I would become the "Linux storage expert" at conferences like SHARE and GUIDE. While my co-workers in DFSMS and z/OS felt Linux was just a fad, I predicted that Linux was going to be a major force in the IT industry. I was right, not only does Linux run on all of our IBM Z and Power servers, it is the underlying operating system for nearly all of IBM storage devices.
Today, I run Linux directly on my laptop, using a Windows KVM guest image as needed for specific projects or applications.
Erina Araki poses for a photo with one of the attendees, Marco. Erina was the organizer for this poster event, and was my primary contact to answer all of my questions. I think the poster session was a big success!
This week, I was in beautiful Melbourne, Australia for IBM Systems Technical University. On Wednesday evening, we had a poster session.
(I have so many photos that I will split this post up into topics. This post will focus on posters related to IBM Power systems. See my other posts for storage and IBM Z.)
Ding! IBM i Systems Management redefined with SQL
A poster presentation should trigger question-and-answer sessions, and the exchange of ideas and information regarding your topic.
Scott Forstie, IBM Db2 for i Business Architect, coined the phrase "Scott's Query Language", focused on Data Services for Db2 database on IBM i operating system. His design took several charts, printed in landscape mode, and organized in 3 columns of four charts each. His "title" page was printed twice, and placed on the left and right sides.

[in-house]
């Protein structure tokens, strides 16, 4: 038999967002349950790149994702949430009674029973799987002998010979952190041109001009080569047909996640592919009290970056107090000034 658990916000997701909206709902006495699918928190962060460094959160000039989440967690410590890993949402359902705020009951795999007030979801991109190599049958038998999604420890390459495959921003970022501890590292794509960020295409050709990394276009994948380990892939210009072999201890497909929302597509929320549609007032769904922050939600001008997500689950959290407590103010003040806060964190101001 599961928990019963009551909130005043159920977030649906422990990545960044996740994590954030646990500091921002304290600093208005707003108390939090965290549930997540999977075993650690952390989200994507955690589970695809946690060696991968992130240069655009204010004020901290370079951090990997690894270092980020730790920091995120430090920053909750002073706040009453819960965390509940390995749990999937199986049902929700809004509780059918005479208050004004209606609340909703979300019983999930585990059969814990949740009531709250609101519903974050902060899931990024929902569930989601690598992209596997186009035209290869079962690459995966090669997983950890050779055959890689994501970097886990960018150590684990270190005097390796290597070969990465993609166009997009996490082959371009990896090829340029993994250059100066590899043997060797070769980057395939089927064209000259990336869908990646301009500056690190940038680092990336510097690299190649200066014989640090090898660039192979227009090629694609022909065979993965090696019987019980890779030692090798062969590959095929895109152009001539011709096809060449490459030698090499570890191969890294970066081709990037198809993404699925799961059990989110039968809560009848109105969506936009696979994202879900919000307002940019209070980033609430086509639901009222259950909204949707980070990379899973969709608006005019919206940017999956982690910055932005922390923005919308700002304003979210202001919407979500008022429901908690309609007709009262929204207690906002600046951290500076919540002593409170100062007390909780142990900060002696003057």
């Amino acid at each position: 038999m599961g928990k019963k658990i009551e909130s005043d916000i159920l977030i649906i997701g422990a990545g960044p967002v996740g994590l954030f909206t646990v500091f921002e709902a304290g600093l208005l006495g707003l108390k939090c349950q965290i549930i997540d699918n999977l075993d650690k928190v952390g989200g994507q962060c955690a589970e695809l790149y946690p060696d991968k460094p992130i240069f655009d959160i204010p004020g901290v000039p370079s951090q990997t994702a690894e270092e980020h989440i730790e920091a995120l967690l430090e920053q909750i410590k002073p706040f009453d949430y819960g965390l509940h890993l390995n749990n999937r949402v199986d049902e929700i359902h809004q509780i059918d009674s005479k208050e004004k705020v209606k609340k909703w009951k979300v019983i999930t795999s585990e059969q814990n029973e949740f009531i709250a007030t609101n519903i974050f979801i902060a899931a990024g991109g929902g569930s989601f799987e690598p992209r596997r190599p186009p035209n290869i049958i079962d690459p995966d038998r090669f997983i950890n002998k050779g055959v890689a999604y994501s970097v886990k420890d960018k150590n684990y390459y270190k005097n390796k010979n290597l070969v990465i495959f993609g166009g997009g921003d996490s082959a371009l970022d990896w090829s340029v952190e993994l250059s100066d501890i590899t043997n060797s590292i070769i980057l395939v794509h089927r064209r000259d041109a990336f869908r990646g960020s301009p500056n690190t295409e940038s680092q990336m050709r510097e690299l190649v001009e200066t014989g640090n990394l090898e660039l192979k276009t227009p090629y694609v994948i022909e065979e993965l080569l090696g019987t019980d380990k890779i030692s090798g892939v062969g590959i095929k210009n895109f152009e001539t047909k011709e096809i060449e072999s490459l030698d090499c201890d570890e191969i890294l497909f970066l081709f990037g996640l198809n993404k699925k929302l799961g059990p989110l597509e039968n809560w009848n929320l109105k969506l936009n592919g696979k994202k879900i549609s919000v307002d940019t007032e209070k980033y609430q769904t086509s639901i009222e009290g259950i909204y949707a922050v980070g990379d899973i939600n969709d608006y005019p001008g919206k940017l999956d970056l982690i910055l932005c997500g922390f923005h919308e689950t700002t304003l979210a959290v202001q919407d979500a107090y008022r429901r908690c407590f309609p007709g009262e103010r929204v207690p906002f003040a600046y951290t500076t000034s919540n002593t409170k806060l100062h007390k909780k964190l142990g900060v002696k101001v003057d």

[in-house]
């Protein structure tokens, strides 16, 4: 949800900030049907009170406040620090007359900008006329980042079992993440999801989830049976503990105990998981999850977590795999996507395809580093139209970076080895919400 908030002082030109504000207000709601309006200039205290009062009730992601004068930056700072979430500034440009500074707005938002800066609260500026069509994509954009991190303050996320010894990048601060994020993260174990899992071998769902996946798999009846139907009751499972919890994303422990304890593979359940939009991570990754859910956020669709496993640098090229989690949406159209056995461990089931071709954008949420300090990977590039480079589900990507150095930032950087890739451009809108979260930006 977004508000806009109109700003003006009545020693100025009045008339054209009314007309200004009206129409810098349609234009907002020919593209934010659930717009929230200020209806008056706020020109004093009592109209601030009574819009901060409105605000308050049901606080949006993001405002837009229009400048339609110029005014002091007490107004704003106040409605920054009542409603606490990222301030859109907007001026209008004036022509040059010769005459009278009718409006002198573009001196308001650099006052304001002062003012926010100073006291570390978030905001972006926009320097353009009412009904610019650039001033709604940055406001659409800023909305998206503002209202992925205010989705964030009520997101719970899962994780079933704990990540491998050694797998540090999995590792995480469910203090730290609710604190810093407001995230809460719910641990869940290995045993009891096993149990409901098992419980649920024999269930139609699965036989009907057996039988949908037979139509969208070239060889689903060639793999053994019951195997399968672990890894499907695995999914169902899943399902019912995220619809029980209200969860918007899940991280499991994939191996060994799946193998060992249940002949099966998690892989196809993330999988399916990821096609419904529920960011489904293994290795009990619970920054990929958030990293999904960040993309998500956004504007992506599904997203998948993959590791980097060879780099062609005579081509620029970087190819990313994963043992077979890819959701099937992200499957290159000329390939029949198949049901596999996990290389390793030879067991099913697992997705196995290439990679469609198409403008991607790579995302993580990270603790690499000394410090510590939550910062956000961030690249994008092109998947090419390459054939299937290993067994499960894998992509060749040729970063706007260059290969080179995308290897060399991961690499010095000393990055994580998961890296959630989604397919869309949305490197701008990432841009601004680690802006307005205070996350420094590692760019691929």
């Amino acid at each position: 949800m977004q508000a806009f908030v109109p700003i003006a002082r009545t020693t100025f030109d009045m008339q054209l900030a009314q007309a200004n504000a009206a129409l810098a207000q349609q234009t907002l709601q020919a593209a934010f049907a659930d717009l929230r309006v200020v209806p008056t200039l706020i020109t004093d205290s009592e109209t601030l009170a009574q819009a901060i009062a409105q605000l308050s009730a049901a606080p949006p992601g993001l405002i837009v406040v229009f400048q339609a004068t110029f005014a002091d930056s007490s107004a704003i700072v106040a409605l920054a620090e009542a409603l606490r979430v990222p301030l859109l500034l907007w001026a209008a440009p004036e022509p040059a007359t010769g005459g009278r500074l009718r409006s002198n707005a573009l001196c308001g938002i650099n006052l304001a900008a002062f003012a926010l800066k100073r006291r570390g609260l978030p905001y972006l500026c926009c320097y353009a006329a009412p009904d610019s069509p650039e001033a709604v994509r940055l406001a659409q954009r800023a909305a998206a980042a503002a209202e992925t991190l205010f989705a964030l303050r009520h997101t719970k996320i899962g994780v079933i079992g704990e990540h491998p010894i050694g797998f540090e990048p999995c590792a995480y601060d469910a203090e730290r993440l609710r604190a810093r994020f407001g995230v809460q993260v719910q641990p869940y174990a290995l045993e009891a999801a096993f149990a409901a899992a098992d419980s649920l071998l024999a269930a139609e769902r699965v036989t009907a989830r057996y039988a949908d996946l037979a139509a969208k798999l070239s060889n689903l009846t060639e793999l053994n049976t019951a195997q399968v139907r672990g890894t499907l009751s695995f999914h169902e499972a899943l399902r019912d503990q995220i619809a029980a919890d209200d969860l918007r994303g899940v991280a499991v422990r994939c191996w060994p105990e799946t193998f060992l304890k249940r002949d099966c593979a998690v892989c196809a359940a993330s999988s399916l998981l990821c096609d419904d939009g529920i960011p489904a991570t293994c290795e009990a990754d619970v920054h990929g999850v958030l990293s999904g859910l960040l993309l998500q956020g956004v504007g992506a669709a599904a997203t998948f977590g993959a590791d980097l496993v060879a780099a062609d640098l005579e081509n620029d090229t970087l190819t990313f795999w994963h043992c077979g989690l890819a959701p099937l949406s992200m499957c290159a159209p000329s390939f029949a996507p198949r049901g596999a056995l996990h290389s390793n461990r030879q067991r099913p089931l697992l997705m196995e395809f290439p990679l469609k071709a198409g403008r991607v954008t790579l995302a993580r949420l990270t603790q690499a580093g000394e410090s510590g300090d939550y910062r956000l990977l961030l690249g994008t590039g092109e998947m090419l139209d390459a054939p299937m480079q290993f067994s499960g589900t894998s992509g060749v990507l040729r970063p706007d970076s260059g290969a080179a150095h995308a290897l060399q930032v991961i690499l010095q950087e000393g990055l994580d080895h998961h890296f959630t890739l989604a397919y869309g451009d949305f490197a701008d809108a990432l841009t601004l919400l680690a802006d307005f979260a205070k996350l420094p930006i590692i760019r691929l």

Scott explained GROUP_PTF_CURRENCY, LICENSE_EXPIRATION_CHECK and ACTIVE_JOB_INFO. I am not familiar with any of these things, but I enjoyed how passionate Scott was. He even had business cards for people to get more information at: [ibm.biz/Db2foriServices]
IBM Spectrum Scale with Hortonworks Data Platform
Chris Maestas, IBM Global Senior Solutions Architect, IBM and Par Hettinga, IBM Global SDI Enablement Leader, created this poster.
Hortonworks is a leading innovator in the industry, creating, distributing and supporting enterprise-ready open data platforms and modern data applications. They focus on driving innovation in open source communities such as Apache Hadoop, NiFi, and Spark. Their product, Hortonworks Data Platform (HDP), runs on both x86 and Power systems.
The poster design was clean, with basically three enlarged presentation slides. On the top, it explains that Hortonworks now supports IBM Spectrum Scale for storage of files and objects to be analyzed by Hadoop. On the bottom left, it shows how Spectrum Scale eliminates the ingest-and-discard approach used by other HDFS-based systems. On the bottom right, an architecture diagram to build your own "data lake".
Optimizing Power Performance with Affinity Groups – Real World 40Gbit LPM Results / Lessons Learnt
This poster employed a unique 1-6-6 design. Top slide was for title and author: Stephen Diwell, Senior Power Systems Engineer, DXC Technologies